Gallbladder removal in Derby
At Nuffield Health Derby Hospital our expert general surgeons can provide you rapid access to gallbladder removal surgery. They can even perform it laparoscopically, with minimal invasion and quicker recovery time. Read more…
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Rykneld Road, Derby, DE23 4SN
Why choose Nuffield Health Derby Hospital for your gallbladder removal surgery?
Are you suffering from painful gallstones? If so, our leading general surgeons at Nuffield Health Derby Hospital are here to help. Our expert general surgeons obtain a wealth of experience performing gallbladder removal surgery and can recommend you the most effective treatment for the severity of your condition.
Nuffield Health Derby Hospital is conveniently situated on the outskirts of Derby town centre on Rykneld Road, just off the A38 in Littleover. Our secluded location is set upon beautiful grounds with plenty of free parking available to both patients and visitors.
By choosing to undertake your gallbladder removal treatment in Brentwood, you can rest assured that you are in the best hands possible for treatment.
How to book a consultation at Nuffield Health Derby Hospital
If you are considering to go private for your gallbladder removal treatment, you will need to arrange an initial consultation with one of our general surgeons before proceeding with treatment. To book, please call our dedicated hospital enquiry team on 01332 540100 or fill out a contact form above.
The gallbladder and gallstones explained
The gallbladder is an organ in your body that stores bile. Bile is a bitter, yellow fluid produced by your liver. Bile is released by your gallbladder into the small intestine when you eat and helps to break down fats.
When the components that make up bile get out of balance gallstones can form. Gallstones are frequently not a problem and go unnoticed. However, if a gallstone becomes trapped in the opening (duct) in your gallbladder it can cause severe abdominal pain lasting from one to five hours.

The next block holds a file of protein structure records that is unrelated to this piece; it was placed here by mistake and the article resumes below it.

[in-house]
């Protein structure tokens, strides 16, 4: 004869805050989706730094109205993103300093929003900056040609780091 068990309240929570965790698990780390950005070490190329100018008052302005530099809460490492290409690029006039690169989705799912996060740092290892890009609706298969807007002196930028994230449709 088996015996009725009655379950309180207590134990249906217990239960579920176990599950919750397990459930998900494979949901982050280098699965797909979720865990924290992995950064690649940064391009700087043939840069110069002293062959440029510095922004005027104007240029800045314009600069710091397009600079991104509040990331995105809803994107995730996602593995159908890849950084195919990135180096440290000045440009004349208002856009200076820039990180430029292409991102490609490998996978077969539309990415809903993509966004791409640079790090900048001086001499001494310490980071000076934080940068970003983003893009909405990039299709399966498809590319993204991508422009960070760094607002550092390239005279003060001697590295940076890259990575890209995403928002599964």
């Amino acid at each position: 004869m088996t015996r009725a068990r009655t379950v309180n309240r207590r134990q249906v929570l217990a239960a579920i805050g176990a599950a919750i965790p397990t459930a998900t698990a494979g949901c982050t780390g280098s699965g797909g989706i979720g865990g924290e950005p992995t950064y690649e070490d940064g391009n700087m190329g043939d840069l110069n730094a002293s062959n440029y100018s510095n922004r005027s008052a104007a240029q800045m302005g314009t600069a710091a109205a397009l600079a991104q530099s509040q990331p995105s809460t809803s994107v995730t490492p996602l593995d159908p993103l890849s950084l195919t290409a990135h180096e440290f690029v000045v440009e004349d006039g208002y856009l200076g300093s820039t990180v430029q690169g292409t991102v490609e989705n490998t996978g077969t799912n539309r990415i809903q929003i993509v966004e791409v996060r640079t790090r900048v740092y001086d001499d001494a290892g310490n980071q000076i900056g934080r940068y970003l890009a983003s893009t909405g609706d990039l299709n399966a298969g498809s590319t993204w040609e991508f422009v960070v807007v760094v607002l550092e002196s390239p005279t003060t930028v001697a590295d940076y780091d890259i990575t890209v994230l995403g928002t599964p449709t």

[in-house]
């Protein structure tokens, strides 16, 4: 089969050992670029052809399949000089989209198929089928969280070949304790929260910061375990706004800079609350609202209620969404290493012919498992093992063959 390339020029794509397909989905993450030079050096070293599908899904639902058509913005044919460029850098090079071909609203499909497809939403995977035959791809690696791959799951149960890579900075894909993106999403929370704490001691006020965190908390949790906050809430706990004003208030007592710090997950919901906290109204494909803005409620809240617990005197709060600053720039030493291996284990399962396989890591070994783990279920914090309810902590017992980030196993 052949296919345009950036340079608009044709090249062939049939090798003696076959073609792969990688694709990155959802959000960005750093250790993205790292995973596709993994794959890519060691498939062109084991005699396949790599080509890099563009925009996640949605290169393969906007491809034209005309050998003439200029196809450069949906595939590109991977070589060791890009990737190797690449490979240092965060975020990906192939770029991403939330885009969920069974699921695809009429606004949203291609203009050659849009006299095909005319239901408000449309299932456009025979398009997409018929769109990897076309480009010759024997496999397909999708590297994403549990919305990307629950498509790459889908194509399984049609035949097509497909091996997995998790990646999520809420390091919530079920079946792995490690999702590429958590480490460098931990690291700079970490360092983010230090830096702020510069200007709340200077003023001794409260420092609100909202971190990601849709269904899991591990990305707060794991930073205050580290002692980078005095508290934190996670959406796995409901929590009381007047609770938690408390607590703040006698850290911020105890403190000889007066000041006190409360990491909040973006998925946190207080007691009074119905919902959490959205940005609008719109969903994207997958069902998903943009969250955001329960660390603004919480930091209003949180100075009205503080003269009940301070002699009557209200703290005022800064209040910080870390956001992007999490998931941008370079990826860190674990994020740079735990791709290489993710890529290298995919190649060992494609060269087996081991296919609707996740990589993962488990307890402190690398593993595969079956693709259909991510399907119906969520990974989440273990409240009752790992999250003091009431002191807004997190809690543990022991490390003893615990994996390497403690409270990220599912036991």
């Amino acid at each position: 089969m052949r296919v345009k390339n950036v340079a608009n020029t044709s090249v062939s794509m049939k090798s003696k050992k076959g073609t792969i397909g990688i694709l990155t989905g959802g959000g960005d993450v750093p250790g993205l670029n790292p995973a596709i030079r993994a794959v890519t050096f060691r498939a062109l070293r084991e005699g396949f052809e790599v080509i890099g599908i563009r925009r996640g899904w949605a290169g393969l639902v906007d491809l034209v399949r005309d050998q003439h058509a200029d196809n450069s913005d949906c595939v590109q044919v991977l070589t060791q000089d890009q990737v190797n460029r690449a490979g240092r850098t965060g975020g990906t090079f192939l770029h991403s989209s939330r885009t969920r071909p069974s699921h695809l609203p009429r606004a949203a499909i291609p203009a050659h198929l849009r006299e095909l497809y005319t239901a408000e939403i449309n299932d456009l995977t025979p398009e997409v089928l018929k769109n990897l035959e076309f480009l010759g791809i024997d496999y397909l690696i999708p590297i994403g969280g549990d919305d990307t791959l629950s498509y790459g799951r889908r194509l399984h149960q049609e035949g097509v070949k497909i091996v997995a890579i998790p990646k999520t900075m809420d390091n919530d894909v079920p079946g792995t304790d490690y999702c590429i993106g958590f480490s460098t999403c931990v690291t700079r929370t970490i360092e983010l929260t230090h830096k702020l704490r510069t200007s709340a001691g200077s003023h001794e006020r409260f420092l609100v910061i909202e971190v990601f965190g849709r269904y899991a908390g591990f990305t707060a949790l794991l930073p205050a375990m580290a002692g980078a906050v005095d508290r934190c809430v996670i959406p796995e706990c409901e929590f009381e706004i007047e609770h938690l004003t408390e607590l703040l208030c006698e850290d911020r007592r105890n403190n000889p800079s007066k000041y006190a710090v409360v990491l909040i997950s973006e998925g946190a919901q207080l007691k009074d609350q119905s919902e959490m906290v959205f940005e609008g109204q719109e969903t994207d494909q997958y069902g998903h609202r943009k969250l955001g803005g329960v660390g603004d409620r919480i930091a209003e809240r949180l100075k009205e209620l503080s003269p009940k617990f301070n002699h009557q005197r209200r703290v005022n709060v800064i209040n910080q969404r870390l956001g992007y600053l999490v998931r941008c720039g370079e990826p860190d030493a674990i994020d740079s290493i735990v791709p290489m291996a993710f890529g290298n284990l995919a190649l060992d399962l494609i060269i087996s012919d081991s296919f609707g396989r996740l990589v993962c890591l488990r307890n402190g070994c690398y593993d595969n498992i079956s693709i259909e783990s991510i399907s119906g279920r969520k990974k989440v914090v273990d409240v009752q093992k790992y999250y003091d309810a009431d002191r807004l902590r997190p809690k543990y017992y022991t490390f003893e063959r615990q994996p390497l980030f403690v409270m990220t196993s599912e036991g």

Left untreated gallstone disease can cause persistent pain, yellowing of the eyes and skin (jaundice) and elevated body temperature. In severe cases, gallstones can move to the pancreas causing pain and inflammation.
Treatment for gallstones usually involves minimally invasive keyhole surgery (laparoscopic cholecystectomy).
What happens during laparoscopic cholecystectomy?
- A laparoscopic cholecystectomy is usually performed under general anaesthetic and takes about an hour.
- Your surgeon will make several small incisions (cuts) in your abdomen (stomach). They will place surgical instruments, along with a tube connected to a light and camera (called a laparoscope) inside your abdomen to perform the operation. So your surgeon will have room to work your abdomen will be inflated with carbon dioxide.
- Your surgeon will free up your gallbladder duct (cystic duct) and artery.
- They will then separate your gallbladder from your liver and remove it through one of the incisions.
After your operation
- Once your operation is over, you’ll be taken to the recovery room where you will wake from the anaesthetic. Your wounds, blood pressure and pulse will be checked carefully.
- You may have a drain in your abdomen to remove fluid. This will be removed before you leave the hospital.
- You may also have a drip (infusion) going into your arm. This will keep you hydrated until you are able to drink. When you are stable and comfortable, a nurse will take you to your room.
Going home after laparoscopic cholecystectomy
- Most people recover quickly from laparoscopic cholecystectomy. You may be able to go home the day of your surgery or stay just one night. You should arrange for someone to drive you home as the effects of anaesthesia can take a few hours to wear off.
- You may have pain from your surgical wounds and your abdomen may feel bloated. This should ease after several days. Be sure and take any painkillers you have been given as prescribed.
- If your wounds were closed by removable stitches you will need to have them removed by the Practice Nurse at your GP’s office.
- Avoid any strenuous activity or heavy lifting for the first two weeks. Be sure and discuss any return to work with your surgeon.
General complications of surgery:
- Infection of the surgical site (incision)
- Blood clots (DVT - deep vein thrombosis)
SPECIFIC COMPLICATIONS OF LAPAROSCOPIC CHOLECYSTECTOMY MIGHT INCLUDE:
- Damage to internal organs
- Developing a hernia in the scar
- Leaking of bile
- Retained stones
- Inflammation of the abdomen.